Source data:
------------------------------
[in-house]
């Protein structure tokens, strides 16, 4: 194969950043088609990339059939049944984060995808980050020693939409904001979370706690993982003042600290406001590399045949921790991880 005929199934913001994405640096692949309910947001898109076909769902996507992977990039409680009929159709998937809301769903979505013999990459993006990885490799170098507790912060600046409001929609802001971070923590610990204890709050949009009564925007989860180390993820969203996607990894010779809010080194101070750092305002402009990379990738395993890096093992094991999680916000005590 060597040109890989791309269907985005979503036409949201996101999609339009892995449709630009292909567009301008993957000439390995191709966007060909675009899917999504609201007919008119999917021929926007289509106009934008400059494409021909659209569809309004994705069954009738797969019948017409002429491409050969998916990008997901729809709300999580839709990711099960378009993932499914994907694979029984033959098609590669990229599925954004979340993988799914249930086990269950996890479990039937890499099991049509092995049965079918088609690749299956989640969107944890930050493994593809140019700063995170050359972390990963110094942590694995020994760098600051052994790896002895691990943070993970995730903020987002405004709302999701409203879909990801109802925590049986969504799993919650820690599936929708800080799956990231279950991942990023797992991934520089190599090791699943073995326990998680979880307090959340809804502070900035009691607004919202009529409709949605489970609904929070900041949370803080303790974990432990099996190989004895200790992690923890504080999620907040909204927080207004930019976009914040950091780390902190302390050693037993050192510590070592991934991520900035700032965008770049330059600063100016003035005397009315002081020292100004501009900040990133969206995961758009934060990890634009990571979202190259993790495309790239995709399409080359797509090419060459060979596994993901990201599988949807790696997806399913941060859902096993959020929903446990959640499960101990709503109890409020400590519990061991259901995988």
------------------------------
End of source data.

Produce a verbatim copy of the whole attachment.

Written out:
[in-house]
């Protein structure tokens, strides 16, 4: 194969950043088609990339059939049944984060995808980050020693939409904001979370706690993982003042600290406001590399045949921790991880 005929199934913001994405640096692949309910947001898109076909769902996507992977990039409680009929159709998937809301769903979505013999990459993006990885490799170098507790912060600046409001929609802001971070923590610990204890709050949009009564925007989860180390993820969203996607990894010779809010080194101070750092305002402009990379990738395993890096093992094991999680916000005590 060597040109890989791309269907985005979503036409949201996101999609339009892995449709630009292909567009301008993957000439390995191709966007060909675009899917999504609201007919008119999917021929926007289509106009934008400059494409021909659209569809309004994705069954009738797969019948017409002429491409050969998916990008997901729809709300999580839709990711099960378009993932499914994907694979029984033959098609590669990229599925954004979340993988799914249930086990269950996890479990039937890499099991049509092995049965079918088609690749299956989640969107944890930050493994593809140019700063995170050359972390990963110094942590694995020994760098600051052994790896002895691990943070993970995730903020987002405004709302999701409203879909990801109802925590049986969504799993919650820690599936929708800080799956990231279950991942990023797992991934520089190599090791699943073995326990998680979880307090959340809804502070900035009691607004919202009529409709949605489970609904929070900041949370803080303790974990432990099996190989004895200790992690923890504080999620907040909204927080207004930019976009914040950091780390902190302390050693037993050192510590070592991934991520900035700032965008770049330059600063100016003035005397009315002081020292100004501009900040990133969206995961758009934060990890634009990571979202190259993790495309790239995709399409080359797509090419060459060979596994993901990201599988949807790696997806399913941060859902096993959020929903446990959640499960101990709503109890409020400590519990061991259901995988």